We developed indicators and domains of HIV continuous care based on existing literature and published guidelines (Table 1) [11, 12, 38, 47]. Based on China's free ART manual, subsequent follow-up visits are scheduled for every three months among people who are stable on ART [48]. With the central government's financial support, routine blood tests accompanied by follow-up visits four times a year and at least one viral load test and CD4 count per year are free for people who are stable on ART [48]. Follow-up indicators include the frequency of HIV clinic visits and free routine follow-up testing. Routine ART monitoring involved frequency of CD4 testing and viral load assay while extra multi-system screening included risk of cardiovascular [49] and chronic kidney diseases [50], electrocardiogram (ECG), assessment of bone mineral density [20], tuberculosis screening, and serological testing for hepatitis B and C viruses and syphilis during the past 12 months. Except for BMD, which was measured in another tertiary hospital, all HIV-related care was carried out in the study hospital. Laboratory tests were arranged at the same clinic visit as much as possible. BMD was not free of charge and measured by dual-energy X-ray absorptiometry scanner, which is the gold standard for the diagnosis of osteoporosis according to the WHO [51].

Table 1 Summary of indicators used to create the composite score of continuous care uptake for people living with HIV on antiretroviral therapy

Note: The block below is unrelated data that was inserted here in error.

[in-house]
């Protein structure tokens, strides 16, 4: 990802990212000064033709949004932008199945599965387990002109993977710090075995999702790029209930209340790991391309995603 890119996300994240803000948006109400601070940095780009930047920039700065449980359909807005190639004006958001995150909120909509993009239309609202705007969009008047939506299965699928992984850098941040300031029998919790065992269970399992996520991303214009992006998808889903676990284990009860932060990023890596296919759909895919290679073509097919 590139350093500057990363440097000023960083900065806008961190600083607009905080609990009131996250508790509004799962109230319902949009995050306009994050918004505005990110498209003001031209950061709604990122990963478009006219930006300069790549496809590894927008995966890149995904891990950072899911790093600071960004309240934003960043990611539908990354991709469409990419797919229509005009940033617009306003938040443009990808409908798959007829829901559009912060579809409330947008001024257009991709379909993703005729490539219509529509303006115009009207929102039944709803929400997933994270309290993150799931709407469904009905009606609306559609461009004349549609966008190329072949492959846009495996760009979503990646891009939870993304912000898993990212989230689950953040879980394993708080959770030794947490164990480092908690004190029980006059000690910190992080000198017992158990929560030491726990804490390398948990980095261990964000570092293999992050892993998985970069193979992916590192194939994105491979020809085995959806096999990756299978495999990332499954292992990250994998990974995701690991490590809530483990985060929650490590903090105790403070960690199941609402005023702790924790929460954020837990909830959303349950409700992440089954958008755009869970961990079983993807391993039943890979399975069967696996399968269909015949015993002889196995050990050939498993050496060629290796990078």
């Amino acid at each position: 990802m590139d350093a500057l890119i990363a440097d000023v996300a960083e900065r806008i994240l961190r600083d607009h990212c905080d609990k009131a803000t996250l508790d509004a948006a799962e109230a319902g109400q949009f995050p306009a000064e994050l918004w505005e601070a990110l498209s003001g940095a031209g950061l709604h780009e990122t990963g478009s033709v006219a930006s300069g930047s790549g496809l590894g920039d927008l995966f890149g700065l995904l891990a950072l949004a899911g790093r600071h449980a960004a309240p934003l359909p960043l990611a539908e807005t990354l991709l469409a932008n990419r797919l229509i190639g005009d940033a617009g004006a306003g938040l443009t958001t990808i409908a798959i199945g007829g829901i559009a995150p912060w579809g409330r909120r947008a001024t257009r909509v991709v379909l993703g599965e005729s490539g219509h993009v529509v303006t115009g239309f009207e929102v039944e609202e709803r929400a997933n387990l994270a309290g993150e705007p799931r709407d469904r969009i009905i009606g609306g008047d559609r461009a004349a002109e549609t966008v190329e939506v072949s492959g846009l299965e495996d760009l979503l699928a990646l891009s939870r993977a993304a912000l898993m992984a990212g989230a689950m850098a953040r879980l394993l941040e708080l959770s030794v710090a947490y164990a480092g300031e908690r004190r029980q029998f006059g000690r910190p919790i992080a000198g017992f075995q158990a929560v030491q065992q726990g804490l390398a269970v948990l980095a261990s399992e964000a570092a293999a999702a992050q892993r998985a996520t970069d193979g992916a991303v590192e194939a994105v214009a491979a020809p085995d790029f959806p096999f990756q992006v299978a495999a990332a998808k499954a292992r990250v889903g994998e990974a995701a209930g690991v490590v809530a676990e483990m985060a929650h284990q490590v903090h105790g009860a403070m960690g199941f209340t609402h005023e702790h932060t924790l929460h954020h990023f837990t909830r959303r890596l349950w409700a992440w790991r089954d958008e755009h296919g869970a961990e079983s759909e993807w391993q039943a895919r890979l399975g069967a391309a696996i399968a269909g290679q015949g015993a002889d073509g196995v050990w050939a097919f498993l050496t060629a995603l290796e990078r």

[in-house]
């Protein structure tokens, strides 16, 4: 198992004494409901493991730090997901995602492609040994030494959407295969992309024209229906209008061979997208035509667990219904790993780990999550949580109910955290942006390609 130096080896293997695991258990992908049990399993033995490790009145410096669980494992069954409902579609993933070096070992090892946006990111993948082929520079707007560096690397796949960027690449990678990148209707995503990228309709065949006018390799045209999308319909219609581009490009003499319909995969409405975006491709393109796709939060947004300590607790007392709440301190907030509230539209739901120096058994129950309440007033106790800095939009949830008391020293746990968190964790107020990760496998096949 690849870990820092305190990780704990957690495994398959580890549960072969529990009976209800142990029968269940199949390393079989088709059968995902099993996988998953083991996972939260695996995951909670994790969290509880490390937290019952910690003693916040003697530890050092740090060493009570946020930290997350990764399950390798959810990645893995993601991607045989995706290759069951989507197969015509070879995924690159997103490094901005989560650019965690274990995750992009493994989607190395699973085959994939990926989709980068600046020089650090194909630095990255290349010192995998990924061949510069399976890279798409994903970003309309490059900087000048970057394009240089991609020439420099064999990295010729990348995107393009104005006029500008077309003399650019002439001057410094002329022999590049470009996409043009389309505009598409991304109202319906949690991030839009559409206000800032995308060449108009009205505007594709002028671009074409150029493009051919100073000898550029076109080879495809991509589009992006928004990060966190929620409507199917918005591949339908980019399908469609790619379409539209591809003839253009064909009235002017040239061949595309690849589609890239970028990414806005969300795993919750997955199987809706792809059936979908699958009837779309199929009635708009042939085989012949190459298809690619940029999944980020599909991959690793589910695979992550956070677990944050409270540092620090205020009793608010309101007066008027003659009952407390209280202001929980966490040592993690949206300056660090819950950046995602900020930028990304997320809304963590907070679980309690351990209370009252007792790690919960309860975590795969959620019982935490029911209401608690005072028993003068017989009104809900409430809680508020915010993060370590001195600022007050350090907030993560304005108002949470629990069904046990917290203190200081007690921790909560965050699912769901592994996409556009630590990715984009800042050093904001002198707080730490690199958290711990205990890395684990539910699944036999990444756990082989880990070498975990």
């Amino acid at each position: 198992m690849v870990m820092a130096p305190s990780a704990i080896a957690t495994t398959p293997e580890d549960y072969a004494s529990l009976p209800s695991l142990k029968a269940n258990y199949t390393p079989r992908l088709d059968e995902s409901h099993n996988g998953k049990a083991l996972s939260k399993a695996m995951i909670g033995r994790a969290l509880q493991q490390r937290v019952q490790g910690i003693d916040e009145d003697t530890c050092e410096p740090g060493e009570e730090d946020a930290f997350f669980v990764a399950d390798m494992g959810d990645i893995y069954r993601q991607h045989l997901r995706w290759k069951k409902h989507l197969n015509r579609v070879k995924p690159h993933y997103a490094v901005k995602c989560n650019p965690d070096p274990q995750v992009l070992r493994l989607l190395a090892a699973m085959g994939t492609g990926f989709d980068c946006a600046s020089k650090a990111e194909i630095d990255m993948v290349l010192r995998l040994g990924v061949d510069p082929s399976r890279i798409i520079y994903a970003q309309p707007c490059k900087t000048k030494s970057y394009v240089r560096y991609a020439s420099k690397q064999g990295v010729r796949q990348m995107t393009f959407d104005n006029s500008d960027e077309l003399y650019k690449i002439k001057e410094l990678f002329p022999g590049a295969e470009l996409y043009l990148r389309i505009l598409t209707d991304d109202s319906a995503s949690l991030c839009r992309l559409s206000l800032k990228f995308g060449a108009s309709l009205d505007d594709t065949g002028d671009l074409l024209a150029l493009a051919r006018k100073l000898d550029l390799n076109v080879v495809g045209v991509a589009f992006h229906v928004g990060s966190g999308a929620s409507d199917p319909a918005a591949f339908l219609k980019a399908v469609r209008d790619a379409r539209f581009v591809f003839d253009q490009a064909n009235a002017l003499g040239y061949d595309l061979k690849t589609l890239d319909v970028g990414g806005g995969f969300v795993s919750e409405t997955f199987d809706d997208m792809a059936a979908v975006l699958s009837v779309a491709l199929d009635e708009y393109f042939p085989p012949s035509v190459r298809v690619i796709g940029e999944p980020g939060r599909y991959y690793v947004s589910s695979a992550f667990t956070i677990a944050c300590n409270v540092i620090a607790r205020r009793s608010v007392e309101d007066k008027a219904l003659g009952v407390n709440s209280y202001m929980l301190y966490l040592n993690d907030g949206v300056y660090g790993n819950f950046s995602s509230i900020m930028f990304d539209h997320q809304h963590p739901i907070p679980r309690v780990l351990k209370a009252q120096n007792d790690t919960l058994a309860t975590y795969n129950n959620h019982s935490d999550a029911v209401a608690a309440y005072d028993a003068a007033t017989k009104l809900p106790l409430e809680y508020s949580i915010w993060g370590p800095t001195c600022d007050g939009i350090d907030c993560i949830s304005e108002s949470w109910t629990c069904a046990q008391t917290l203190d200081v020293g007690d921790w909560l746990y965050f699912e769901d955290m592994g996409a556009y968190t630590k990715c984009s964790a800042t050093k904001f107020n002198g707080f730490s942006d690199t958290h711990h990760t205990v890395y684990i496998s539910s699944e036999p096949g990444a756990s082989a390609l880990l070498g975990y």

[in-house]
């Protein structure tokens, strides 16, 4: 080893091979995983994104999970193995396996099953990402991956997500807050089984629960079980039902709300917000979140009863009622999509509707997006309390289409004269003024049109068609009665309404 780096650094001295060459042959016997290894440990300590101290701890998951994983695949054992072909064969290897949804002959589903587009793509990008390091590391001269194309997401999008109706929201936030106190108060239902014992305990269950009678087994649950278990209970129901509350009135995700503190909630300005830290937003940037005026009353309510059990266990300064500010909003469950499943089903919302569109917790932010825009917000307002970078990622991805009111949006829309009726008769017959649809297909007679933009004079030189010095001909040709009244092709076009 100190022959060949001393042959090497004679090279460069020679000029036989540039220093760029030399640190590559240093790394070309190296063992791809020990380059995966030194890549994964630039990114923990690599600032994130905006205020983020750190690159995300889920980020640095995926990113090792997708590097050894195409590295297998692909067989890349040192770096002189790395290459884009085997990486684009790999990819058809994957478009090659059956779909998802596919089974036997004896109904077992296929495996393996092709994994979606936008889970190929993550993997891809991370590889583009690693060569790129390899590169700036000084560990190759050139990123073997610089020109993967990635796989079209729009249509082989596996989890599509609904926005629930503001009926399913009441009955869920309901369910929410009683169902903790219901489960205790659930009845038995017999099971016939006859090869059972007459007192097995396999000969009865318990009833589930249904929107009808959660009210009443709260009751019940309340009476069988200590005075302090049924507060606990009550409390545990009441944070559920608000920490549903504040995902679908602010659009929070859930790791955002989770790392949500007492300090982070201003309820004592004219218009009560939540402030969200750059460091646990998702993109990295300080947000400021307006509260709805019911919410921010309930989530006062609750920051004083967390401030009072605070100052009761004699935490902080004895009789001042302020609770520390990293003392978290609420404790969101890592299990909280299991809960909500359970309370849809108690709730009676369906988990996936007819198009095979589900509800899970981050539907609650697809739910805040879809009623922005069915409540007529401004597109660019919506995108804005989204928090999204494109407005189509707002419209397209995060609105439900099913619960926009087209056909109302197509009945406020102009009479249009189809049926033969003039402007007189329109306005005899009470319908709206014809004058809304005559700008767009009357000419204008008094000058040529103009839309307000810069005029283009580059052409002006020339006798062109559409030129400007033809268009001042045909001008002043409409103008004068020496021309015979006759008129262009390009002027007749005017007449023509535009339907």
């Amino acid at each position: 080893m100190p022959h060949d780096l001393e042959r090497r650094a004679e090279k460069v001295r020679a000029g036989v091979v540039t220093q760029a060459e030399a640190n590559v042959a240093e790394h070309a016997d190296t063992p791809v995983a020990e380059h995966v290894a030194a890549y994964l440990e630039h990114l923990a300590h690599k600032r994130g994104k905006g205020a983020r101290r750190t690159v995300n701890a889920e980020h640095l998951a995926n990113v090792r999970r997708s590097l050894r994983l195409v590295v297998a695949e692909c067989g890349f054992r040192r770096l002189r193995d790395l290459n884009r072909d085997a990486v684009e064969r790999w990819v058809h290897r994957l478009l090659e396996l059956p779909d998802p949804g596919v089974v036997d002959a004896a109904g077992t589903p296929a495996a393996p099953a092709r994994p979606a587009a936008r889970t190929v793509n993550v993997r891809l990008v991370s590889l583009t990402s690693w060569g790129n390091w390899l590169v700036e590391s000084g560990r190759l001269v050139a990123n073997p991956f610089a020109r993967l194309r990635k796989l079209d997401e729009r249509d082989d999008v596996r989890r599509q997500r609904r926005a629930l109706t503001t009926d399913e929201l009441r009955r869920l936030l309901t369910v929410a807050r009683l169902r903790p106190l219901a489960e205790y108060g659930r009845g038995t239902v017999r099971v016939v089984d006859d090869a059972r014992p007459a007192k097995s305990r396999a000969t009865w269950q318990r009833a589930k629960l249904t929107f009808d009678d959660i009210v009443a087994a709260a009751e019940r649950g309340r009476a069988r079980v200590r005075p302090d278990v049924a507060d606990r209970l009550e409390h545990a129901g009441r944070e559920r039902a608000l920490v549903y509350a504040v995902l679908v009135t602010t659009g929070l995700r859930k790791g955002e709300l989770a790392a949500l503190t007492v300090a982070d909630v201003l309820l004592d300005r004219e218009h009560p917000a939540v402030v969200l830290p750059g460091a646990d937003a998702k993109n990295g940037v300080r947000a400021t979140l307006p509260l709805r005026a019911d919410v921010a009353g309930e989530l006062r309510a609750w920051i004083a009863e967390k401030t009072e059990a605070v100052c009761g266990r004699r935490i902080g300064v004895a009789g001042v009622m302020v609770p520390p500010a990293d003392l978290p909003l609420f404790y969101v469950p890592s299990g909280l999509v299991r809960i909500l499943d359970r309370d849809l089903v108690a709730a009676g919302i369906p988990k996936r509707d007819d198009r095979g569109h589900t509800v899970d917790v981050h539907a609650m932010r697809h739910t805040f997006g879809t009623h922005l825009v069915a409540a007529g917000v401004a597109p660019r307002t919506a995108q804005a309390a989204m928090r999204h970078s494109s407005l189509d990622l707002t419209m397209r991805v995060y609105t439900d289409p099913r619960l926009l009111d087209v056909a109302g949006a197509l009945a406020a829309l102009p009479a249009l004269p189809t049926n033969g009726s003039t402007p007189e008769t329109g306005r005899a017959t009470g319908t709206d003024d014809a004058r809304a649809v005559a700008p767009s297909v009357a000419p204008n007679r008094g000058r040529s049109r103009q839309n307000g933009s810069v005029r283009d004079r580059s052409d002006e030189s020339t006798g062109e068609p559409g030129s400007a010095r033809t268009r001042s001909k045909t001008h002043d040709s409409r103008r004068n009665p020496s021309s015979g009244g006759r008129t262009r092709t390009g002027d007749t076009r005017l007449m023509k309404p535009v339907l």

Computation of composite score of continuous care

The comprehensive care package includes 14 indicators reflecting continuous care for people living with HIV who are on ART. We developed a composite score using principal component analysis (PCA), which reduces the number of dimensions in high-dimensional data while retaining most of the features and patterns [52]. The optimal number of dimensions based on a scree plot was five. Weights were derived from these five components that collectively accounted for 79.6% of the variance, with the first to fifth components explaining 25%, 23%, 28%, 17%, and 16% of the variance, respectively (Fig. 1). Using varimax rotation, we condensed the 14 indicators into five principal components relevant to each dimension, and an initial score (IS) was formulated by summing the product of each of those component weights with their corresponding PCA scores [53].

Fig. 1
figure 1